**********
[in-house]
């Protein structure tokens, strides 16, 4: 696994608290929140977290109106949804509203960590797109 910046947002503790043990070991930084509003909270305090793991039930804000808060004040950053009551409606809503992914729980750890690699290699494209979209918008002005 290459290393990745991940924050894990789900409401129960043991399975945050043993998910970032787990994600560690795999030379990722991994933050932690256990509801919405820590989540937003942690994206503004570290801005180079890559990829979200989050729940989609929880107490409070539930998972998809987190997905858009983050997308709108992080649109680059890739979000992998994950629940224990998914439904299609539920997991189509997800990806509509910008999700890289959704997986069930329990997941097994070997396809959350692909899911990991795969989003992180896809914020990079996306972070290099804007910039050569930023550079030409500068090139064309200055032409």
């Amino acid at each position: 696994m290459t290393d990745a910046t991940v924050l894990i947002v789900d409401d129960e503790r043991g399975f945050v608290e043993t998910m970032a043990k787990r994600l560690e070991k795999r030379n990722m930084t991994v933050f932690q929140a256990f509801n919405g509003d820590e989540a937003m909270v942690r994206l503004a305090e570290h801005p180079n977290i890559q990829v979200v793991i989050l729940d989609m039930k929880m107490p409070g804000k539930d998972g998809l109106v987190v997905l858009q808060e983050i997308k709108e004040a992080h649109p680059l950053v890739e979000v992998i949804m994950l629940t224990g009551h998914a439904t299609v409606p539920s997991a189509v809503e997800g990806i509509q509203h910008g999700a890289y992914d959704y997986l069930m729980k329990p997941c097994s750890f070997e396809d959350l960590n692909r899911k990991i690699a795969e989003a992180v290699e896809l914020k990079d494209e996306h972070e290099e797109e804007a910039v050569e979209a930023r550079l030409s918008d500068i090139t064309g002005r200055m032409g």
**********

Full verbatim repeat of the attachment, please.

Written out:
[in-house]
């Protein structure tokens, strides 16, 4: 696994608290929140977290109106949804509203960590797109 910046947002503790043990070991930084509003909270305090793991039930804000808060004040950053009551409606809503992914729980750890690699290699494209979209918008002005 290459290393990745991940924050894990789900409401129960043991399975945050043993998910970032787990994600560690795999030379990722991994933050932690256990509801919405820590989540937003942690994206503004570290801005180079890559990829979200989050729940989609929880107490409070539930998972998809987190997905858009983050997308709108992080649109680059890739979000992998994950629940224990998914439904299609539920997991189509997800990806509509910008999700890289959704997986069930329990997941097994070997396809959350692909899911990991795969989003992180896809914020990079996306972070290099804007910039050569930023550079030409500068090139064309200055032409």
């Amino acid at each position: 696994m290459t290393d990745a910046t991940v924050l894990i947002v789900d409401d129960e503790r043991g399975f945050v608290e043993t998910m970032a043990k787990r994600l560690e070991k795999r030379n990722m930084t991994v933050f932690q929140a256990f509801n919405g509003d820590e989540a937003m909270v942690r994206l503004a305090e570290h801005p180079n977290i890559q990829v979200v793991i989050l729940d989609m039930k929880m107490p409070g804000k539930d998972g998809l109106v987190v997905l858009q808060e983050i997308k709108e004040a992080h649109p680059l950053v890739e979000v992998i949804m994950l629940t224990g009551h998914a439904t299609v409606p539920s997991a189509v809503e997800g990806i509509q509203h910008g999700a890289y992914d959704y997986l069930m729980k329990p997941c097994s750890f070997e396809d959350l960590n692909r899911k990991i690699a795969e989003a992180v290699e896809l914020k990079d494209e996306h972070e290099e797109e804007a910039v050569e979209a930023r550079l030409s918008d500068i090139t064309g002005r200055m032409g």